LIVE FREE Galatians Study Week One

Day Seven. January 16. Acts 15:30-41; 16:1-10

Our last reading in Acts has three main parts to it. Our first part is such a happy one. The decision made at the Jerusalem Council was brought back to Antioch and shared with the believers there. They loved it! They no longer felt burdened by having to obey all the nuances of Jewish law. Silas and Judas, our representatives from the apostles in Jerusalem, hung out with the believers for an unspecified length of time and brought encouragement and strengthening. All was well for a season. We need seasons of quiet growing, don’t we? Whenever I am enjoying a “good time” without too many crises, I try to remember to be grateful, and to not waste that time, but use it as a growing and studying time in the Word. I love those seasons!

However, quiet, restful, happy seasons do not last. Jesus told us we would have trouble in this world and … we do. The trouble in the next section we read in Acts 15 occurred between Paul and Barnabas. How sad that they had such a sharp conflict about John Mark that they parted ways. And yet … how wonderful that neither man left the faith over it. Instead, we had two separate missionary journeys going on. How sweet is that? Even sweeter, we have two clues that Paul reconciled with John Mark and Barnabas later on.  Check out Colossians 4:10: “Aristarchus, who is in prison with me, sends you his greetings, and so does Mark, Barnabas’s cousin. As you were instructed before, make Mark welcome if he comes your way.” Now, doesn’t that sound like Paul’s getting along with these two guys again? I feel hopeful. Also, Paul refers to John Mark in 2 Timothy 4:11. Paul calls John Mark “helpful to me in my ministry.” Now doesn’t that just give you warm and happy feelings? It does me. I love reconciliations. And that should be normal for Christians, shouldn’t it? Quarrels are normal, of course, because we are pretty much sinful, selfish folk. However, the Holy Spirit in us gently nudges us toward living at peace with others and loving even the hard to love folk. That’s the difference. That’s how the world knows we are Christ-followers. It’s when we forgive and love and reconcile.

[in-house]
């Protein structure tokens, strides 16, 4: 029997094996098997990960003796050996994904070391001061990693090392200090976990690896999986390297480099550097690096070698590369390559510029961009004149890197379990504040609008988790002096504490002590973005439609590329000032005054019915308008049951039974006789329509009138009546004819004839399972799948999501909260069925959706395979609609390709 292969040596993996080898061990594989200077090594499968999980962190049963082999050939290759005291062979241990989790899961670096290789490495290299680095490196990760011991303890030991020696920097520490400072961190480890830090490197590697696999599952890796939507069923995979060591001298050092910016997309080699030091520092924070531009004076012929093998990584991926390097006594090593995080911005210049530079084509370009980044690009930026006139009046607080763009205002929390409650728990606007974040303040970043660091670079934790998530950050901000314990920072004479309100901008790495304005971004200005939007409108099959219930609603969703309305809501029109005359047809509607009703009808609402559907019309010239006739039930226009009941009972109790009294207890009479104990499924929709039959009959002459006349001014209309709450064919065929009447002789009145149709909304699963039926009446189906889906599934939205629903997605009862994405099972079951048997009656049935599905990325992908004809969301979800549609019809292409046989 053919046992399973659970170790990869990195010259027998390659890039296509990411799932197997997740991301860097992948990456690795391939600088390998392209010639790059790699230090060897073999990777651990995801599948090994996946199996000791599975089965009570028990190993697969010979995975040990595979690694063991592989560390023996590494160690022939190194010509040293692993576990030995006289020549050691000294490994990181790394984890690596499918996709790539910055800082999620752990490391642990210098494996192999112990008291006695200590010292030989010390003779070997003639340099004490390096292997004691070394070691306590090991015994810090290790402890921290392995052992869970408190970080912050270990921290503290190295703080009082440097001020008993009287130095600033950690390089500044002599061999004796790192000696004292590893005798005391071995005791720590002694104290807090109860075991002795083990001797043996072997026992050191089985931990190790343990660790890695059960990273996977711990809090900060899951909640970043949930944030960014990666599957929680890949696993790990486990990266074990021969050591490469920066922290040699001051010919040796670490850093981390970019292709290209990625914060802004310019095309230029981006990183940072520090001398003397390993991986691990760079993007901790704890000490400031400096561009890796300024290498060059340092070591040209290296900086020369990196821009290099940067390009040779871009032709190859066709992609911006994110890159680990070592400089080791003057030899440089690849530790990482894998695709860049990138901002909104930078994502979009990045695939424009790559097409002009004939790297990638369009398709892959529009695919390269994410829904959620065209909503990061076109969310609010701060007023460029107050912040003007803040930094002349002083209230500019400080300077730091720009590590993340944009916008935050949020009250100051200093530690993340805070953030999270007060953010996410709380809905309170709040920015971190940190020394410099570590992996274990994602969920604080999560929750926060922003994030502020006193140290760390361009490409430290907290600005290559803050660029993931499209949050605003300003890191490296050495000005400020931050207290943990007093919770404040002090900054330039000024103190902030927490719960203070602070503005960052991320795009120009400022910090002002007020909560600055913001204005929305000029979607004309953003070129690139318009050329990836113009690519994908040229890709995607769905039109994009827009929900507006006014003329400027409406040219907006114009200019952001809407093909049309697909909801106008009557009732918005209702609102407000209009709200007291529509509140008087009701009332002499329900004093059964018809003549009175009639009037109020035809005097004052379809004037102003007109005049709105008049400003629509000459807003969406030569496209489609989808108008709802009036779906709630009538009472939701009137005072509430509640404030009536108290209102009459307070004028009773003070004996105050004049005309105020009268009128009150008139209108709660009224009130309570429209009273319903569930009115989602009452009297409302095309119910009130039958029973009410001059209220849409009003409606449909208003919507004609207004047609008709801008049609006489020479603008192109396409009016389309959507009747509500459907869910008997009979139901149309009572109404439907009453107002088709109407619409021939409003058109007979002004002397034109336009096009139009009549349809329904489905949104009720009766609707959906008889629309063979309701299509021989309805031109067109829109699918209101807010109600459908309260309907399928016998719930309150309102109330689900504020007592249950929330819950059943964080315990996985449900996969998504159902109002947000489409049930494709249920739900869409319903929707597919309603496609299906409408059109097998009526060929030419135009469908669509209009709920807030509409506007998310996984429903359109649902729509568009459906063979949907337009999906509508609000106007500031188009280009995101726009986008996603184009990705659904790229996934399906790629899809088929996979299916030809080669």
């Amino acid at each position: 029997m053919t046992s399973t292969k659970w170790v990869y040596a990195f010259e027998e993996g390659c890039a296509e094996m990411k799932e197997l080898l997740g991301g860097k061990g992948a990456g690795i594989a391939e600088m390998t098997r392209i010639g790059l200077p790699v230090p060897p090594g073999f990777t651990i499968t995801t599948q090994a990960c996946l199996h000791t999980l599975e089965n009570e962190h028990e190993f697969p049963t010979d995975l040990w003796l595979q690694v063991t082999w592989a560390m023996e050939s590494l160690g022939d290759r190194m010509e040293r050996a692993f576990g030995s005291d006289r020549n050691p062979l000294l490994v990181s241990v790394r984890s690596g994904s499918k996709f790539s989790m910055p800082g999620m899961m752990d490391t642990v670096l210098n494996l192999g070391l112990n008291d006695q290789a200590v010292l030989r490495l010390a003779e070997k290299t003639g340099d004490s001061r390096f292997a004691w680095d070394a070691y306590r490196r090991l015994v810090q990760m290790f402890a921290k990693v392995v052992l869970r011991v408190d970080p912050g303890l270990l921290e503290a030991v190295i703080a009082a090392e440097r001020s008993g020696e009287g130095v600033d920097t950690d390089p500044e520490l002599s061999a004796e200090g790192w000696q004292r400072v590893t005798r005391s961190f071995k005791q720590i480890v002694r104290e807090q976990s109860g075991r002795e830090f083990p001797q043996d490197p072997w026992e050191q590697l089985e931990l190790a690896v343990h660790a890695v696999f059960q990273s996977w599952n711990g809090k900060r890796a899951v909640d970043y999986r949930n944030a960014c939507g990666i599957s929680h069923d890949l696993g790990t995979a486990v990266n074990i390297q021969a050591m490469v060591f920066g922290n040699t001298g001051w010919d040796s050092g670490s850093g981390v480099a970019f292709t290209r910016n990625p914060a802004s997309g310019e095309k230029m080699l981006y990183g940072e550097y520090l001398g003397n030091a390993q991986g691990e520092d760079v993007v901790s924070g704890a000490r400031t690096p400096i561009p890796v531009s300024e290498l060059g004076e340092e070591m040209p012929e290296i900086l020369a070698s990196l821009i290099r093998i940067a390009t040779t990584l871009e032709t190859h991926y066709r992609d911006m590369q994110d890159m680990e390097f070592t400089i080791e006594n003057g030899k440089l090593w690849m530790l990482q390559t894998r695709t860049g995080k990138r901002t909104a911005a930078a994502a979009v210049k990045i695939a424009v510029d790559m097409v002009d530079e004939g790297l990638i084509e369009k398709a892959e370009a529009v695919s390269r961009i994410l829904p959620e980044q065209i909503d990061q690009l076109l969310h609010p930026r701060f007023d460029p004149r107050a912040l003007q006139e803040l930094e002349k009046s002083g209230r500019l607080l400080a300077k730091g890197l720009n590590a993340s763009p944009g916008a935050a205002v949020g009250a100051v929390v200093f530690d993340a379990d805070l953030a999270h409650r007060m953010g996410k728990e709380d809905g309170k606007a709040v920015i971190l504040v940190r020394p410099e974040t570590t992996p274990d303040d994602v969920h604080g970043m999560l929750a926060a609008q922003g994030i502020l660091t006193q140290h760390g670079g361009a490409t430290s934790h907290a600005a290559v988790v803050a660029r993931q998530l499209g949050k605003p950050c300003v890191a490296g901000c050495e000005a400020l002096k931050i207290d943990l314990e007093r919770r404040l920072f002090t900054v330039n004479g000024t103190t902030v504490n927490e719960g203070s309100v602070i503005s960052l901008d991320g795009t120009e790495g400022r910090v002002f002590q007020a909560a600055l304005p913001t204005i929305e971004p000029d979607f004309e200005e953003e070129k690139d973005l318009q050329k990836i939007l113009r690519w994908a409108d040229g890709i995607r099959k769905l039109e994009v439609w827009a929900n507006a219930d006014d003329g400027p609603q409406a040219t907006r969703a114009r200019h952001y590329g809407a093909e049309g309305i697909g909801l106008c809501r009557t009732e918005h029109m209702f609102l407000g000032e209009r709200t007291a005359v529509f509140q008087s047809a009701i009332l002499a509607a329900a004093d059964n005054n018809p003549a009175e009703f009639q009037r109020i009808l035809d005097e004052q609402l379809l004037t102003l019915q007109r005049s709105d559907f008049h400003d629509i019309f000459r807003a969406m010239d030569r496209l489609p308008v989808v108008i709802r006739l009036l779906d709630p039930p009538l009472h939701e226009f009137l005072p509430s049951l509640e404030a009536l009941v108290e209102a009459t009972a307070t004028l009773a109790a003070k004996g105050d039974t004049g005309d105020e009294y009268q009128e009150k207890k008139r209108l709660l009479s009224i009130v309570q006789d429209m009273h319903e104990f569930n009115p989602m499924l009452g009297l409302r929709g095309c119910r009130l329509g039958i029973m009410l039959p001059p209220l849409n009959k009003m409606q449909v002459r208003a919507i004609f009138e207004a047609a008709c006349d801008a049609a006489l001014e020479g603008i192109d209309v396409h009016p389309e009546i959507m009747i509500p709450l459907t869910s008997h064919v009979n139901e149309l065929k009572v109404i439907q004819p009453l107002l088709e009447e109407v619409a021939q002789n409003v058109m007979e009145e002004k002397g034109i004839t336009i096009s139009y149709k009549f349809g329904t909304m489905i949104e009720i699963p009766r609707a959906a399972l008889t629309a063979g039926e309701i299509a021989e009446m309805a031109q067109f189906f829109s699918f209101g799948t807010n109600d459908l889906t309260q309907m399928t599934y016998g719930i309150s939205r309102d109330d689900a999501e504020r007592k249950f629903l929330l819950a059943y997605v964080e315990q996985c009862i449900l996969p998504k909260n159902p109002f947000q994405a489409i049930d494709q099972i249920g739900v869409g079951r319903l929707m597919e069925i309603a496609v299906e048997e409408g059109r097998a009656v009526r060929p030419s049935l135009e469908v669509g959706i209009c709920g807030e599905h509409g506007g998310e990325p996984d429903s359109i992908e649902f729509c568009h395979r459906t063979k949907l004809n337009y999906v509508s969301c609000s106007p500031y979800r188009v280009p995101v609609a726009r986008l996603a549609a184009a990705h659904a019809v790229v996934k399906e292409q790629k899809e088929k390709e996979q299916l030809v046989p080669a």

Our last section in Acts 16 details Paul’s return to Galatia. It’s encouraging to know that after that letter to the Galatians that we start next week, Paul returns for another visit. He had an enduring and ongoing relationship with these believers. He loved them. He labored for them. This is the kind of follow-up new converts need even today. They need visits, encouragements, and letters, right? They need to be reminded of great truths found in God’s Word. They need to know they weren’t just another person who “got saved” – they are valuable brothers and sisters in Christ with whom one wants a long-term friendship in the Lord.


My verse: Acts 16:4 “Then they went from town to town, instructing the believers to follow the decisions made by the apostles and elders in Jerusalem.”

My response: Father God, I love how Paul physically went to these dear believers to share this news instead of just writing another letter. I love face to face time! By going, he could answer questions and make sure the believers fully grasped that freedom in Christ they were given. I am so thankful for this loving man who cared enough to risk his life repeatedly for those he had led to You!!

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